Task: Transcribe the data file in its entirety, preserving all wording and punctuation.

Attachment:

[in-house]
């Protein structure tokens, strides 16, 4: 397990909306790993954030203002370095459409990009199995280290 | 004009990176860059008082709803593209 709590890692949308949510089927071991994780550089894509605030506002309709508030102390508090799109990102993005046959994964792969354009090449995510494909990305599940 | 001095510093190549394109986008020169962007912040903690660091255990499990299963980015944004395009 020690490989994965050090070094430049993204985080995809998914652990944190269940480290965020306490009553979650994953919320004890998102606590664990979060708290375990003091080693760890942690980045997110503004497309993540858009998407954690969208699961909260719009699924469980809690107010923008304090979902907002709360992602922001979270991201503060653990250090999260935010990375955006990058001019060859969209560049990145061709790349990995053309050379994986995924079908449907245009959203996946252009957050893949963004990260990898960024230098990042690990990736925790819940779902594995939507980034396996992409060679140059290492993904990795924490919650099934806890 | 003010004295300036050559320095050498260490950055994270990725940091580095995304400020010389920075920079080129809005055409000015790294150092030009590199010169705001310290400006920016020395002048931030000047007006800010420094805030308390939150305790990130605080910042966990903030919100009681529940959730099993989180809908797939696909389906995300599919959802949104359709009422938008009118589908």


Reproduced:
[in-house]
């Protein structure tokens, strides 16, 4: 397990909306790993954030203002370095459409990009199995280290 | 004009990176860059008082709803593209 709590890692949308949510089927071991994780550089894509605030506002309709508030102390508090799109990102993005046959994964792969354009090449995510494909990305599940 | 001095510093190549394109986008020169962007912040903690660091255990499990299963980015944004395009 020690490989994965050090070094430049993204985080995809998914652990944190269940480290965020306490009553979650994953919320004890998102606590664990979060708290375990003091080693760890942690980045997110503004497309993540858009998407954690969208699961909260719009699924469980809690107010923008304090979902907002709360992602922001979270991201503060653990250090999260935010990375955006990058001019060859969209560049990145061709790349990995053309050379994986995924079908449907245009959203996946252009957050893949963004990260990898960024230098990042690990990736925790819940779902594995939507980034396996992409060679140059290492993904990795924490919650099934806890 | 003010004295300036050559320095050498260490950055994270990725940091580095995304400020010389920075920079080129809005055409000015790294150092030009590199010169705001310290400006920016020395002048931030000047007006800010420094805030308390939150305790990130605080910042966990903030919100009681529940959730099993989180809908797939696909389906995300599919959802949104359709009422938008009118589908």